A successful ward system should ensure that all areas of the municipality are represented fairly and accurately so that your voice and needs are reflected in Council decision-making.


The objective of the Ward Boundary Review is to assess whether Vaughan’s present wards are continuing to provide  effective, equitable and democratic representation. This will be achieved by evaluating the suitability of the present wards or new proposed wards using the following guiding principles, in accordance with the Directions for Ward Boundary Review and Council Composition Review, presented to Council in May 2020:

  • representation by population
  • consideration of current and future population trends
  • consideration of physical and natural boundaries
  • consideration of communities of interest
  • effective representation 
  • No ward system design can uniformly meet all the guiding principles since some criteria may work at cross-purposes to one another. As well, different observers will prioritize certain principles over others. Ultimately, the final ward design should be the one that best fulfills as many of the guiding principles as possible.

Effective representation will serve as a kind of summary evaluation built from questions like:

  • Are the individual wards proposed reasonable and clear units of representation?
  • Do they provide equitable access to Councillors for residents of the municipality?
  • Are the proposed wards of a size, scale and shape that a representative can serve a Councillor’s constituents successfully?
  • Do the wards constitute a system that can be judged to deliver effective representation even if some of the specific principles are only partially successful?  
  • What does “effective representation” mean?

The concept of “effective representation” has become an integral part of the evaluation of electoral systems in Canada.
To help ensure a municipal Council effectively represents the population of the community, it is important to make voter parity (representation by population) a priority, but also to consider other important factors, including geography, community history, community interests and minority representation. According to the Supreme Court of Canada, considering all these factors constitutes the overriding principle of effective representation.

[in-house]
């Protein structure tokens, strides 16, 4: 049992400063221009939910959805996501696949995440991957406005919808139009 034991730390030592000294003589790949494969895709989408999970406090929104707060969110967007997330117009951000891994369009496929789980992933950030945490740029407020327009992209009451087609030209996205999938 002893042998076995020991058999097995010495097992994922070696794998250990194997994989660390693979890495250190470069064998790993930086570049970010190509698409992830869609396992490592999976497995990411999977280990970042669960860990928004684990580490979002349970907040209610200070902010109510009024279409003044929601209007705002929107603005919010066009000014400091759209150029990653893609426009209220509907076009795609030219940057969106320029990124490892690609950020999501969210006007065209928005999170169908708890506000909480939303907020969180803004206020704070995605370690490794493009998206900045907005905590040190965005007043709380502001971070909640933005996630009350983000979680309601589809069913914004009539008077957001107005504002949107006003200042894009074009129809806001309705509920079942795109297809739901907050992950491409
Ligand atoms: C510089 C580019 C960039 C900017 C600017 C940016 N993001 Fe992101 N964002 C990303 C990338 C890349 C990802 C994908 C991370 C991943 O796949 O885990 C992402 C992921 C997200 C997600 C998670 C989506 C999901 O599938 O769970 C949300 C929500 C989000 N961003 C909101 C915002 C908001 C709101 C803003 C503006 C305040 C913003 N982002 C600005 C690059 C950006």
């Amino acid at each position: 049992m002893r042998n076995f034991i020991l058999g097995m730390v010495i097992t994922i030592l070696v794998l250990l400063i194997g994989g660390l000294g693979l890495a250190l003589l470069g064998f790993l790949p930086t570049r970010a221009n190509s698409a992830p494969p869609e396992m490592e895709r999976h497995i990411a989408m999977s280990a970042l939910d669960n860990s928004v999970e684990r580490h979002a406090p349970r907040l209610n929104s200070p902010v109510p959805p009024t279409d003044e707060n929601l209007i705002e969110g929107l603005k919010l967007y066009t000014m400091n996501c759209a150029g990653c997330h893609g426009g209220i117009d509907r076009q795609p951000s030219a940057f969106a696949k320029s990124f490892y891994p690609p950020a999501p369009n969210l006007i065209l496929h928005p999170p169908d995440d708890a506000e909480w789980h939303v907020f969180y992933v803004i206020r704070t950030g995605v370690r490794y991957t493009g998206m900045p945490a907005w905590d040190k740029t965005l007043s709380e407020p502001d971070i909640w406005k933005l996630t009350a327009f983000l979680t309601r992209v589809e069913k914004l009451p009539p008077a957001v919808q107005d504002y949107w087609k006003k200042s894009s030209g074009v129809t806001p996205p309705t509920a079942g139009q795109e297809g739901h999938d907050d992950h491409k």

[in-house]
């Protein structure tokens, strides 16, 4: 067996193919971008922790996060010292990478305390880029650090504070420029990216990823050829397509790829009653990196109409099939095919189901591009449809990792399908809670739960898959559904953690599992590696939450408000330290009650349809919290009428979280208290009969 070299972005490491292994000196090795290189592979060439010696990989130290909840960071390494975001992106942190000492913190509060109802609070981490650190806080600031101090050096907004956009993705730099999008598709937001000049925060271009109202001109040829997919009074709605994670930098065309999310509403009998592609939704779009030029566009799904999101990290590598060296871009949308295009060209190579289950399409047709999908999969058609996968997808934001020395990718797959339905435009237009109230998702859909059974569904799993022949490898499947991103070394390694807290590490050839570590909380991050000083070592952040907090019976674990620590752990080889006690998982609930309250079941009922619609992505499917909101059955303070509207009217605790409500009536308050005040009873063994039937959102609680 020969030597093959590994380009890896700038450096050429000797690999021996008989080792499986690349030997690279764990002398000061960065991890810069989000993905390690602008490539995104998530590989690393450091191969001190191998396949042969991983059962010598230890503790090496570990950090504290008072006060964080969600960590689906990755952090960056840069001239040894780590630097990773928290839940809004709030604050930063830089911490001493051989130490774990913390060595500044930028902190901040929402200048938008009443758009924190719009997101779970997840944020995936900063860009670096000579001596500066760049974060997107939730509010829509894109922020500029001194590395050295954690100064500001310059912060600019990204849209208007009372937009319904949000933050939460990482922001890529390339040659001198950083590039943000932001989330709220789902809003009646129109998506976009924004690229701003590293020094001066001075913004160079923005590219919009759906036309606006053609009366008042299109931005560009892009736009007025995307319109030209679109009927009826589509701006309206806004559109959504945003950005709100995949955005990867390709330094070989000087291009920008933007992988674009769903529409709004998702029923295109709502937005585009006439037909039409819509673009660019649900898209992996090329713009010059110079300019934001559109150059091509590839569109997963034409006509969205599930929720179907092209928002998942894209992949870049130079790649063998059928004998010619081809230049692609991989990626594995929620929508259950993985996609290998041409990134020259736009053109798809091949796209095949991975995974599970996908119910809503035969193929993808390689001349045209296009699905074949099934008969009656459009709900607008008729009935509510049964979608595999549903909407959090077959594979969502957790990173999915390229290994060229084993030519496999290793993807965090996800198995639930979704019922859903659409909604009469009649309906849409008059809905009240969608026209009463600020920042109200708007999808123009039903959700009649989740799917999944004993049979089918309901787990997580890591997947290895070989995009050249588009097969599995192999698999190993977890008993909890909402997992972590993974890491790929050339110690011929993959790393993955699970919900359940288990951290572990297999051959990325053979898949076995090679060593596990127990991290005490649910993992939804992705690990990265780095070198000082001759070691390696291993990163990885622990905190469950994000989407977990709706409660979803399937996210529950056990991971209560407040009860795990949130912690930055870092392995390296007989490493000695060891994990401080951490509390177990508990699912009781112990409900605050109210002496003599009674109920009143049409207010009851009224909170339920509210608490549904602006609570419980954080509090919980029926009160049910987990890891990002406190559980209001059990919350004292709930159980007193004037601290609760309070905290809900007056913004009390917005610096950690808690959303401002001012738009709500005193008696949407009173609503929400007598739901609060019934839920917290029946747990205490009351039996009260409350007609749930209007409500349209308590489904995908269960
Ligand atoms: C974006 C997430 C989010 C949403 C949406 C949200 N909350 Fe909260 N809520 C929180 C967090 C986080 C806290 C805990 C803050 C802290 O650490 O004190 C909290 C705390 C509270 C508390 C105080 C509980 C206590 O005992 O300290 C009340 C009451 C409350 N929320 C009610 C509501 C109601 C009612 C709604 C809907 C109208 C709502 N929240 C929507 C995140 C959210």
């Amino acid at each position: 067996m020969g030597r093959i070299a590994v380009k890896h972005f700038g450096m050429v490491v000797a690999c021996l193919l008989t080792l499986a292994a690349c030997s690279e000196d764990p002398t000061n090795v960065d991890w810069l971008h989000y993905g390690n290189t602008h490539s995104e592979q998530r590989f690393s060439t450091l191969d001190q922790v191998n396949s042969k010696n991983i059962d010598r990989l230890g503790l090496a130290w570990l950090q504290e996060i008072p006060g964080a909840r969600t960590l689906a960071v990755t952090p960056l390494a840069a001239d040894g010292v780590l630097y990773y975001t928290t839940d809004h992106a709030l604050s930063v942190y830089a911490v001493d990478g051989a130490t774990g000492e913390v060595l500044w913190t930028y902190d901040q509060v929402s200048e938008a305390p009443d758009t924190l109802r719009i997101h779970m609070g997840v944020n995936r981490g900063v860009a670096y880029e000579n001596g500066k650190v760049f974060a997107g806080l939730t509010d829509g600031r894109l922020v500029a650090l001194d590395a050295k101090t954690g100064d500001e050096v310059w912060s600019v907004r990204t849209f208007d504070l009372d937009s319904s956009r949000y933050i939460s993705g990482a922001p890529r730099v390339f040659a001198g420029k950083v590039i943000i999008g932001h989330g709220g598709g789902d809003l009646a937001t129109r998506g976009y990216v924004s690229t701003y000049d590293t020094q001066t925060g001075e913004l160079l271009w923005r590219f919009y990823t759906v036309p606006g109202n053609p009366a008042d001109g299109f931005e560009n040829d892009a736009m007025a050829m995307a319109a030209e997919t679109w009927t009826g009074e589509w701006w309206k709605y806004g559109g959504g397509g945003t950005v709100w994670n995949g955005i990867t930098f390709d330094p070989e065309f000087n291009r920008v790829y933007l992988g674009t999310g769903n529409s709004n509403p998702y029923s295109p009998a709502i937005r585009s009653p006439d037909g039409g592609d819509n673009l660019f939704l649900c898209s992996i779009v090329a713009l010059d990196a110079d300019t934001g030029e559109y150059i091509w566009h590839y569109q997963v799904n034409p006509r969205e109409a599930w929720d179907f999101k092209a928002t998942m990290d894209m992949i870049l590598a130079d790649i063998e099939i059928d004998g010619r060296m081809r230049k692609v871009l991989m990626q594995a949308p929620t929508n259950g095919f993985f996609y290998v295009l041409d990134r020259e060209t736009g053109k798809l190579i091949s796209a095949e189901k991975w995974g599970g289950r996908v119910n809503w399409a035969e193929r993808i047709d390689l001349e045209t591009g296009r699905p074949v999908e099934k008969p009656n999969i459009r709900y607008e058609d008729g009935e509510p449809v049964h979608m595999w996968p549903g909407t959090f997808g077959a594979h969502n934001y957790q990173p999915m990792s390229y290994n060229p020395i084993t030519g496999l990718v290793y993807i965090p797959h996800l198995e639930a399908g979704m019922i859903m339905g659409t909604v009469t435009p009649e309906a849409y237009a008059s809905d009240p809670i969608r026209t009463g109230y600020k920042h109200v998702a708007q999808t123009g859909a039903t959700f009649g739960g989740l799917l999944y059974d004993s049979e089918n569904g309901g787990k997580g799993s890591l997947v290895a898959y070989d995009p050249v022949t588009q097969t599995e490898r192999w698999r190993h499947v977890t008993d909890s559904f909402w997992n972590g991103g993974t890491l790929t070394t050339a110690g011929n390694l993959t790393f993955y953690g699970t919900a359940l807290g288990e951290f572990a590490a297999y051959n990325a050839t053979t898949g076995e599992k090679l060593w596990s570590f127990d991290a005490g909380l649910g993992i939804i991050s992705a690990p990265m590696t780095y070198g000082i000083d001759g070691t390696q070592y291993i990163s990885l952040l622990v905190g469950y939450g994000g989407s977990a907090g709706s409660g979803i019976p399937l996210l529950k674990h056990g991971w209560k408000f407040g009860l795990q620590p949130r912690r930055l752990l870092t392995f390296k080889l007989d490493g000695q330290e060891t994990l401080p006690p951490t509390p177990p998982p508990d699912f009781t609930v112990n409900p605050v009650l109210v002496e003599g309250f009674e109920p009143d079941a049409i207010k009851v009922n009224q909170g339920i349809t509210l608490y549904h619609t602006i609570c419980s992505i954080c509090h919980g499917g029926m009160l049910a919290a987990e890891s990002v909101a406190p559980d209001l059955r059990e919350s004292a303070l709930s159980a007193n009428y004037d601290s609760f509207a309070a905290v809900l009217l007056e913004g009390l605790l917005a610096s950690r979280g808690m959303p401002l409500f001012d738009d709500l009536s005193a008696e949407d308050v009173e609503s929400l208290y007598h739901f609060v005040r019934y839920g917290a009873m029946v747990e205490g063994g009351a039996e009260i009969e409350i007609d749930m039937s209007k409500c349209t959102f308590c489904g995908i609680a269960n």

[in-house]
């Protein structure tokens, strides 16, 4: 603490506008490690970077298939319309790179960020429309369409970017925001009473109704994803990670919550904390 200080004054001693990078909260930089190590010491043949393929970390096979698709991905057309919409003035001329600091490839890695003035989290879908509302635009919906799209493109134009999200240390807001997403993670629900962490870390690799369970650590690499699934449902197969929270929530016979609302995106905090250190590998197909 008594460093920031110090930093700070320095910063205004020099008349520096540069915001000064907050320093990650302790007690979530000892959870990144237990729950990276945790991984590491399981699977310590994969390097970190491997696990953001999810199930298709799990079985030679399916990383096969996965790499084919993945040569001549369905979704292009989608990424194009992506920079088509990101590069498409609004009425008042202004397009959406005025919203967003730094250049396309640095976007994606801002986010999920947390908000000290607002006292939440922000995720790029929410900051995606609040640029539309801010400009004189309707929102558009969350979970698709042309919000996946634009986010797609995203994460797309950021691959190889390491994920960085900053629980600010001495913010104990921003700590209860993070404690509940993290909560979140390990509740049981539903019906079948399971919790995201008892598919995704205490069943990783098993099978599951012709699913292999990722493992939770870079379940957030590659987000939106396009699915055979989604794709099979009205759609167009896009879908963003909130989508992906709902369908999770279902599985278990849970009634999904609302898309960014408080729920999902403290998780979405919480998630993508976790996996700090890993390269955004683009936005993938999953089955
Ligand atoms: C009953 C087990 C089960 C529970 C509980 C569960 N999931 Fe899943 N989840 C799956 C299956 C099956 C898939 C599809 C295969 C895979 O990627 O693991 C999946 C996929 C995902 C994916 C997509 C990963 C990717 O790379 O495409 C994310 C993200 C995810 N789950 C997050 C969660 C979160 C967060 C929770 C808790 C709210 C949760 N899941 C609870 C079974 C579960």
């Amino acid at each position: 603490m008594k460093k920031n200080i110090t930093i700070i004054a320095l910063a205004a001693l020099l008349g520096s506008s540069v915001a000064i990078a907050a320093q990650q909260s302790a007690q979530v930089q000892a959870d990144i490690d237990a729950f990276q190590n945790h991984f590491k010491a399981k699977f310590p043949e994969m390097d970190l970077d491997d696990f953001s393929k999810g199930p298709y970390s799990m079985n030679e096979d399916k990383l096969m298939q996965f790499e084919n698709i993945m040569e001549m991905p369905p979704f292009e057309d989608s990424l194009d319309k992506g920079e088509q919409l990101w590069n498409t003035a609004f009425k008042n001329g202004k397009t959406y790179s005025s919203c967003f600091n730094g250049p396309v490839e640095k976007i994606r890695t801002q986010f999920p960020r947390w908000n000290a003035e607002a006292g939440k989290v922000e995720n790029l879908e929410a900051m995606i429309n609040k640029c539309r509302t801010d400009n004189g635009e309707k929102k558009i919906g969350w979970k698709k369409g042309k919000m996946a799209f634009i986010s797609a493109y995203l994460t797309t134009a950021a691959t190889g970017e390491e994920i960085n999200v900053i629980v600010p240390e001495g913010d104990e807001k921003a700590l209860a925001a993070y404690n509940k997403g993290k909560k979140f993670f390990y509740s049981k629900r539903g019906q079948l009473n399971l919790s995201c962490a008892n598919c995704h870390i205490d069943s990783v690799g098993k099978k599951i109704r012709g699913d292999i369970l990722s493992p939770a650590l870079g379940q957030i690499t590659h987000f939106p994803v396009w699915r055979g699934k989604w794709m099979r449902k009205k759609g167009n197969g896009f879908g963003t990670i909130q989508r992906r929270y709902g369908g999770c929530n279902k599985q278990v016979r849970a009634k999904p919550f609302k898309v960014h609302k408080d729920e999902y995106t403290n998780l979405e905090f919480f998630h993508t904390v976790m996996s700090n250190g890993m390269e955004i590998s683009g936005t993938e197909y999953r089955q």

The City of Vaughan has retained Watson and Associates Economists Ltd., ICA Associates, Dr. Robert Williams and Dr. Zachary Spicer to conduct a comprehensive and independent Ward Boundary Review through a process established by Council. Together, the consulting team has conducted more than 20 ward boundary reviews in Ontario. They will use their experience to assess the present electoral arrangements in Vaughan and design alternatives consistent with the guiding principles.
This consulting team has been hired to provide neutral, expert recommendations to Council for consideration. The report to Council requires the wisdom and input of citizens. There will be several opportunities for citizen input in the review. In the end, it is up to the Mayor and Council to decide on any changes to the ward boundaries well ahead of the next election in 2022.
A final report will be submitted to Council, who will:

  • determine how Members of Council are elected (i.e. in wards or at-large).
  • divide, re-divide or dissolve existing wards.
  • December 2020 to January 2021: stakeholder interviews, online open houses, launch project website and first survey
  • January to February 2021: development of alternatives
  • March 2021: second round of consultations, online open houses and second survey of responses to many alternatives
  • April 2021: development of recommendations
  • May 2021: report to Council
  • June 2021: Council decision

For questions and to sign up to recieve updates, contact wardboundary@vaughan.ca.